August 29, 2021 In 1934 the French government banned six varieties of wine that had been created years earlier by crossing native varieties —merlot, Cabernet sauvignon, etc— with some hardy American varieties that had been imported in the 19th century to provide phylloxera-resistant rootstocks. (The phylloxera that loused up the French wine industry had been introduced earlier by vines imported from the US, but that’s another story.)
According to a piece in the NY Times by Norimitsu Onishi, French winemakers claimed that the part-American hybrids “smelled like fox urine.” The government, in banning them, said the hybridized varieties were “bad for human physical and mental health — and produce bad wine.”
But the ban was never total; six hybrid varieties could still be grown for family consumption. And so it came to pass, Onishi explains, that “the American hybrids thrived all over France. Sturdier and easier to grow, they were especially popular in rural areas like the Cévennes. Families planted them on hillsides where other crops were impossible to grow… The jacquez became part of the folklore of the northern Cévennes… In the southern Cévennes, the clinton (pronounced clain-ton) reigned.”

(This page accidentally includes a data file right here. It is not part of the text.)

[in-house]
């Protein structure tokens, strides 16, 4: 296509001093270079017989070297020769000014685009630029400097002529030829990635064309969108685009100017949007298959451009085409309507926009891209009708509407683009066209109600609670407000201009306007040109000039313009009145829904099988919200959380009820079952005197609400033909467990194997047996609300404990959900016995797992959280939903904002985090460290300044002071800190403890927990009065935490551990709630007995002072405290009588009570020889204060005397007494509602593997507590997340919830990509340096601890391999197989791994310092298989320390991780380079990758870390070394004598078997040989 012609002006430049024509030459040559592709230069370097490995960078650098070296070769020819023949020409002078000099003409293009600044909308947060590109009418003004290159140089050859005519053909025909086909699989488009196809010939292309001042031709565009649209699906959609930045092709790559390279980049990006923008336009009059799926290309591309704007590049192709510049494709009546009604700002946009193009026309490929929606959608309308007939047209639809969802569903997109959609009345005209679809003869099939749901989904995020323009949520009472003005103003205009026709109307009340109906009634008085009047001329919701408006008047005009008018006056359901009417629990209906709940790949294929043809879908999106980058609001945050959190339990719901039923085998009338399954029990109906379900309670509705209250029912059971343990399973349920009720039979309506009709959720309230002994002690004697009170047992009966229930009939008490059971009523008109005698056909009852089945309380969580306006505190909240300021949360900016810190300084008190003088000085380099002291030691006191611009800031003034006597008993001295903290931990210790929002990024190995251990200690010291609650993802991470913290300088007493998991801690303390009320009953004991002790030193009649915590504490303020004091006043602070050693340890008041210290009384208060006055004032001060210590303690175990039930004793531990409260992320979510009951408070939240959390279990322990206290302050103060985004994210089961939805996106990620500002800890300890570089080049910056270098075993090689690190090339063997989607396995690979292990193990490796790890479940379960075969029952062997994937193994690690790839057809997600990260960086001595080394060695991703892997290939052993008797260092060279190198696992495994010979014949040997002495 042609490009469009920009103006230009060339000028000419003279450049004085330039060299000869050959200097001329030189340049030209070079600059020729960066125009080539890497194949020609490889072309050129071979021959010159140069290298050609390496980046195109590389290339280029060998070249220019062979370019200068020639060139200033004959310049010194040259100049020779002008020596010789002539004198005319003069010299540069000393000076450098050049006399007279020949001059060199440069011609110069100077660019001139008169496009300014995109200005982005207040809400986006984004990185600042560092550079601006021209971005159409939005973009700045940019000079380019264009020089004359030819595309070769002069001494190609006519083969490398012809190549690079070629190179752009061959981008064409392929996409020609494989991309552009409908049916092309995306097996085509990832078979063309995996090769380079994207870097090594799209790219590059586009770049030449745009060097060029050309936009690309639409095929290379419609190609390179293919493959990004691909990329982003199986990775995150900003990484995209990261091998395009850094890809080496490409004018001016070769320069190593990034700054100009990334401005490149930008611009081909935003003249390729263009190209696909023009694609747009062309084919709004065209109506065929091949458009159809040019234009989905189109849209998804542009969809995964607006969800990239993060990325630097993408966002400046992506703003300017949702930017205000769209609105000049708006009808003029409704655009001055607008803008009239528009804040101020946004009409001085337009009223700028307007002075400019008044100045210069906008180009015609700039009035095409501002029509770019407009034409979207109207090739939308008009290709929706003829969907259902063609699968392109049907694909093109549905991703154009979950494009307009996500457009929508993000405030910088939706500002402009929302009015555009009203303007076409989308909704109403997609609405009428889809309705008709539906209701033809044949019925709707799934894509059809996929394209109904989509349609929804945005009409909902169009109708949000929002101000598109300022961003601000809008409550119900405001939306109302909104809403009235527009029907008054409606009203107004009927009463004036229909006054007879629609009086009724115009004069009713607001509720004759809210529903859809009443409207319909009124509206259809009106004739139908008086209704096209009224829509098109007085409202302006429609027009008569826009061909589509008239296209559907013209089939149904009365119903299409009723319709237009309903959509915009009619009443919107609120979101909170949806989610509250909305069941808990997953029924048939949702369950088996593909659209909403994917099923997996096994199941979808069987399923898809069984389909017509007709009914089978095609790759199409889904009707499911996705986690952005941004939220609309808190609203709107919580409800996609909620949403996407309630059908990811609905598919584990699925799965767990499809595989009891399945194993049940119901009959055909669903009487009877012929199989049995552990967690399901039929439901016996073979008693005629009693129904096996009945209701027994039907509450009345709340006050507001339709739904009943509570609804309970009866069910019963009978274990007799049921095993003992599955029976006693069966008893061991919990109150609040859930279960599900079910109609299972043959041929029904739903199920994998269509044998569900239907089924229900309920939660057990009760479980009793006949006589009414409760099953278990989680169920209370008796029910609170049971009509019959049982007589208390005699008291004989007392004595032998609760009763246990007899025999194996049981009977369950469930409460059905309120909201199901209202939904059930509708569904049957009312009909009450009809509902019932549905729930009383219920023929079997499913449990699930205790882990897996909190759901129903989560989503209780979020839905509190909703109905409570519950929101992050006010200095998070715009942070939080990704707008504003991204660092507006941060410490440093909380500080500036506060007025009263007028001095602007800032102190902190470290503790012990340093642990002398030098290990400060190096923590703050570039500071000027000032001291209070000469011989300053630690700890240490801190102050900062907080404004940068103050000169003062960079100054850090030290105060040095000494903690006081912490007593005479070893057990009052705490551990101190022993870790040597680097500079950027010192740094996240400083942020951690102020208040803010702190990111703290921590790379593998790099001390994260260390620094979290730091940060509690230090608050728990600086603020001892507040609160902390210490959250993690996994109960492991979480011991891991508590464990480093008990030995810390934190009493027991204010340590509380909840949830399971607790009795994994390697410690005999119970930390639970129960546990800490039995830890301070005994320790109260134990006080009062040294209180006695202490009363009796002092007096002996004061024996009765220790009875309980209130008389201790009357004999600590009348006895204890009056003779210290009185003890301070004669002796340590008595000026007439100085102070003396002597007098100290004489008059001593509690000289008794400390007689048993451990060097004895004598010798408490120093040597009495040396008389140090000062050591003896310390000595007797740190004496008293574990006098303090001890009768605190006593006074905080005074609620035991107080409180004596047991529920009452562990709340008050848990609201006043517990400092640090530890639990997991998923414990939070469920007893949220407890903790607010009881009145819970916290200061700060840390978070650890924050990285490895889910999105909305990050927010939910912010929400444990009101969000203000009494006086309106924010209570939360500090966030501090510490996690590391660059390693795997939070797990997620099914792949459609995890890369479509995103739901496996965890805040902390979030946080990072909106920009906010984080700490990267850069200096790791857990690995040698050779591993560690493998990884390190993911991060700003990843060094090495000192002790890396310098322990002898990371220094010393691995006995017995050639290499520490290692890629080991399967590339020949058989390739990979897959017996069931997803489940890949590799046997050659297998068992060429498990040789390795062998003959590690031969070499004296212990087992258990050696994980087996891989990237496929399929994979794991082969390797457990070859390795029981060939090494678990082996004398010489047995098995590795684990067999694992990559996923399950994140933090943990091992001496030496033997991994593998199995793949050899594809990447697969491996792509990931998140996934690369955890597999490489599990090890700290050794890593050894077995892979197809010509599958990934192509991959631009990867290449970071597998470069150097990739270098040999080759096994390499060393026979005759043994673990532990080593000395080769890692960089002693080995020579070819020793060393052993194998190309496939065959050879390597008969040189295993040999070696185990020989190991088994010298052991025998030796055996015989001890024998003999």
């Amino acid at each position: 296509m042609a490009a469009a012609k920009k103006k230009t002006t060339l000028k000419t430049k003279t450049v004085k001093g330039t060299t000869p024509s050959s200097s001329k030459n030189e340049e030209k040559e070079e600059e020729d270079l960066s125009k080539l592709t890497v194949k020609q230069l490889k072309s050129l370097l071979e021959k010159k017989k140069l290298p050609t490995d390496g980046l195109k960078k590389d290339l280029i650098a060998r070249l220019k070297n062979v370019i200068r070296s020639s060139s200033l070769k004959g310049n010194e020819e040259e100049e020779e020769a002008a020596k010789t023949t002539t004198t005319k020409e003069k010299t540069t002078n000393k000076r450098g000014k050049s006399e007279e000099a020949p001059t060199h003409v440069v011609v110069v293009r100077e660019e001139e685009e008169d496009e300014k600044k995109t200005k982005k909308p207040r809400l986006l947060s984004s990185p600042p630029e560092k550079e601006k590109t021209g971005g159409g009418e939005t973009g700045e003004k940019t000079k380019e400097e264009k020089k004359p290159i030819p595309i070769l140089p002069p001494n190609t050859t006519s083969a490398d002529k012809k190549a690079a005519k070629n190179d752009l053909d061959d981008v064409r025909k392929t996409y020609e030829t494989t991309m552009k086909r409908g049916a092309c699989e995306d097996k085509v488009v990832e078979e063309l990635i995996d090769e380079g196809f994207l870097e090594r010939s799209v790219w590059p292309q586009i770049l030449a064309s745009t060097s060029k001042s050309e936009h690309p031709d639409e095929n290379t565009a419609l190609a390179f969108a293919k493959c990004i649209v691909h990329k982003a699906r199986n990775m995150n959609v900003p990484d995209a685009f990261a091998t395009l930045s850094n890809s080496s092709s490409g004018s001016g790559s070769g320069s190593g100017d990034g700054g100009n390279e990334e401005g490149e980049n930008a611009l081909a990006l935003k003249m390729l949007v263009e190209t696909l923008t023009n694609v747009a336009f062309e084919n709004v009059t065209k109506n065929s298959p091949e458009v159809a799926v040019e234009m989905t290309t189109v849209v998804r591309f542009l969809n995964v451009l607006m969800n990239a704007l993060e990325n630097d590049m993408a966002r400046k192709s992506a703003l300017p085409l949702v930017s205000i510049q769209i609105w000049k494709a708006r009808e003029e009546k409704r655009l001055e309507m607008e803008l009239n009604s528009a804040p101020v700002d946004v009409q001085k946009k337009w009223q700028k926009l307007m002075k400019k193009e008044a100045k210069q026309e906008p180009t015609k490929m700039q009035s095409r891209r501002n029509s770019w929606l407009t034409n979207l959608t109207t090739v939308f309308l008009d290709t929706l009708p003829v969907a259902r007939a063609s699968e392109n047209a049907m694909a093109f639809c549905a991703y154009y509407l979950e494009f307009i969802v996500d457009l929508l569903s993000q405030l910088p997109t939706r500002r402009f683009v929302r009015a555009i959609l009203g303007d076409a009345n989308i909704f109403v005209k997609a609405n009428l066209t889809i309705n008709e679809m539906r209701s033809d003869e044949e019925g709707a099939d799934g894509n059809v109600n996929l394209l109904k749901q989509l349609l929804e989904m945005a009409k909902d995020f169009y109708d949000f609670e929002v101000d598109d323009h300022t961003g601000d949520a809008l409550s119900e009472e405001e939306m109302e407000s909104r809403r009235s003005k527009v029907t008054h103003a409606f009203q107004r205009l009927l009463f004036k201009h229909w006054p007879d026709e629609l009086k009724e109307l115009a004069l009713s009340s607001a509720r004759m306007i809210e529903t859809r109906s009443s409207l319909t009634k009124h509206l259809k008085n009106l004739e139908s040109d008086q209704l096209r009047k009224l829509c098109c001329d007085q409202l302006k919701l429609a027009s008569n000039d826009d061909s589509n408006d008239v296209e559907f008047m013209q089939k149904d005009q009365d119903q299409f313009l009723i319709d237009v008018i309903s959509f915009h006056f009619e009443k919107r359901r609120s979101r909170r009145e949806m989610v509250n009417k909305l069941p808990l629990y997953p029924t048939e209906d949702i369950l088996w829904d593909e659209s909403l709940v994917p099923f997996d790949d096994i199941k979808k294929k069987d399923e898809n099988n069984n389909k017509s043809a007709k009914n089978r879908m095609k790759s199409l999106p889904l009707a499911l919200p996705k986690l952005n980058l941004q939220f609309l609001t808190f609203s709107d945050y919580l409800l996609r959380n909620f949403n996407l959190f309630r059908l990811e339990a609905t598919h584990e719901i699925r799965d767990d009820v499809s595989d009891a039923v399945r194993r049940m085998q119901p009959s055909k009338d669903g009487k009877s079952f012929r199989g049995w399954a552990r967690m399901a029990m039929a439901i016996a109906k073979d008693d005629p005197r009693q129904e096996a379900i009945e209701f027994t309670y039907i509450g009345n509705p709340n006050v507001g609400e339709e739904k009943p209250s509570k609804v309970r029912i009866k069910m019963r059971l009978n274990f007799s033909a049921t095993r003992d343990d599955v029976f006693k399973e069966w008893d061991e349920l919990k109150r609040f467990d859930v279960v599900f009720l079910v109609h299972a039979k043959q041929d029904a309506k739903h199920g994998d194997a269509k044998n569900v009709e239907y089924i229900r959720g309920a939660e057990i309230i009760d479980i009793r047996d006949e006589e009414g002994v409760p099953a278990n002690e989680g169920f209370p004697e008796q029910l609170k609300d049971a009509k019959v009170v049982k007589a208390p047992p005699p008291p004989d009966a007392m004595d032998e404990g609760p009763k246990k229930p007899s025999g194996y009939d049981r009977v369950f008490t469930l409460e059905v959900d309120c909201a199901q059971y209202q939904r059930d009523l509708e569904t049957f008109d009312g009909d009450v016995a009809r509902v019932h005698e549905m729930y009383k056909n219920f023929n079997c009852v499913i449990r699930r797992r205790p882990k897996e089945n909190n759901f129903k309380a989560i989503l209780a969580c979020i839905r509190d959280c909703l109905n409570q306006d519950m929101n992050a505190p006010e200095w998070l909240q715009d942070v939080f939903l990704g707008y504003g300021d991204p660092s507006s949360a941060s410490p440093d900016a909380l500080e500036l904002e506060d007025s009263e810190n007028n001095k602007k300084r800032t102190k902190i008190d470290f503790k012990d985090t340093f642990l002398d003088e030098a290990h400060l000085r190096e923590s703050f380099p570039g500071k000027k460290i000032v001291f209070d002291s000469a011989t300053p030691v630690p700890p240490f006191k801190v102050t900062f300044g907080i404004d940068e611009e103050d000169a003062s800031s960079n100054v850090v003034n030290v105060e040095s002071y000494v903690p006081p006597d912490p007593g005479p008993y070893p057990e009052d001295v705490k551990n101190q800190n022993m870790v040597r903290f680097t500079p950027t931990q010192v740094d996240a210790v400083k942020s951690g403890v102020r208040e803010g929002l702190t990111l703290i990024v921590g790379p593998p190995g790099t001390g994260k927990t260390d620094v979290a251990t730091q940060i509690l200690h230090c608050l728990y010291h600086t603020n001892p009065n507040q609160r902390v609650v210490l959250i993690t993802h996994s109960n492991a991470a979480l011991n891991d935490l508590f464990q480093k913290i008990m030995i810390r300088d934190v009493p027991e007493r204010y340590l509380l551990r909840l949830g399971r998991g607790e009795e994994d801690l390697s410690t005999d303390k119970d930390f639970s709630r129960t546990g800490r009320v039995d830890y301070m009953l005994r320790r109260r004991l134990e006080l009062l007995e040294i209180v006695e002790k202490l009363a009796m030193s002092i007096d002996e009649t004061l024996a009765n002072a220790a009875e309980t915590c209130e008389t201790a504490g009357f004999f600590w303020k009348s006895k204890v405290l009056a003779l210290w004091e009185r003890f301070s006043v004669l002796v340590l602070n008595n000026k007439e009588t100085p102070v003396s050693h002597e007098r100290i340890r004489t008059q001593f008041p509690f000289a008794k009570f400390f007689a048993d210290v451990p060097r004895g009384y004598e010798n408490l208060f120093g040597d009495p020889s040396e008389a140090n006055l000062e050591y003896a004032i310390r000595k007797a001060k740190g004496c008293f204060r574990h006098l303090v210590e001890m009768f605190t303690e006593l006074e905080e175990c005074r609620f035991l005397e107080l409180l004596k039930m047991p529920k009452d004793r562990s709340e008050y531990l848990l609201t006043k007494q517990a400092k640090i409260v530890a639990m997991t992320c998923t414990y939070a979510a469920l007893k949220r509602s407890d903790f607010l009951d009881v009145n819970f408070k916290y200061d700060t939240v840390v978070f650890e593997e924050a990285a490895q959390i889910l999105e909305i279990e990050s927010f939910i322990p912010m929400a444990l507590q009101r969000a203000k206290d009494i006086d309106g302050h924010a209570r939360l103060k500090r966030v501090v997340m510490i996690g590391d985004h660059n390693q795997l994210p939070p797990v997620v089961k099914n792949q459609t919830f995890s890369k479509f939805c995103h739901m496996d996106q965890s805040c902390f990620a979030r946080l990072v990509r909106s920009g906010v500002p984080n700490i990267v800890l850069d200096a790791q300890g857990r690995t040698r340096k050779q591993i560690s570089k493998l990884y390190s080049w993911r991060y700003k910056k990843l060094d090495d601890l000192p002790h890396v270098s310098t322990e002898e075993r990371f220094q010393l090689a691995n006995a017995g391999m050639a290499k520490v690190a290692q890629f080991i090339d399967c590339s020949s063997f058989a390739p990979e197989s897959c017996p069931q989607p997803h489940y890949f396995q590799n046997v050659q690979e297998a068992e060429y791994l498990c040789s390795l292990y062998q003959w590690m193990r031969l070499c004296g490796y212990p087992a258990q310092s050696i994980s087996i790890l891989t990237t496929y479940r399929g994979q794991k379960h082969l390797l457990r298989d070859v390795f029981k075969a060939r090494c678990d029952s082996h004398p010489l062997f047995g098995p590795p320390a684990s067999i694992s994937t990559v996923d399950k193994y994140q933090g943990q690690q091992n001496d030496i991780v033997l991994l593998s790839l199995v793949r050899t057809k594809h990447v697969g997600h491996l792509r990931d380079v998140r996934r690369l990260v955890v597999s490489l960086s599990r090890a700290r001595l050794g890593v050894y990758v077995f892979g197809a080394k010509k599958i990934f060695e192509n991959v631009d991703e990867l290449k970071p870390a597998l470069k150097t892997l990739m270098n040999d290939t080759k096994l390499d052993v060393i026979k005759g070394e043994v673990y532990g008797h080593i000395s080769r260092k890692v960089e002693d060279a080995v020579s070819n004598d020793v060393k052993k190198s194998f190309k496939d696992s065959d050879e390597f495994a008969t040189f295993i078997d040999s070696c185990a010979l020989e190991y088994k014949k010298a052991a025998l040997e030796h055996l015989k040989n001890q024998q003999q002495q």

Today, “The hardiness of the American varieties has given a lift to guerrilla winemakers… as climate change wreaks havoc on vineyards across Europe and natural wines made without the use of pesticides have grown in popularity.”
A winemaker named Hervé Garnier, who bottled 3400 gallons of jacquez last year, “got around the ban by creating a cultural, noncommercial association, Memory of the Vine. A membership fee of 10 euros, or about $12, yields a bottle.”
Onishi notes that “Despite France’s pledge in 2008 to halve the use of pesticides, it has continued to rise in the past decade. Vineyards occupied just over 4 percent of France’s agricultural area but used 15 percent of all pesticides nationwide in 2019, according to the Agriculture Ministry.”
According California’s Ag Ministry, in 2019-20 wine grapes were grown on 590,000 acres, to which 3,018,688 pounds of various pesticides were applied —a mere 1.4% of total pesticide use by California agribiz.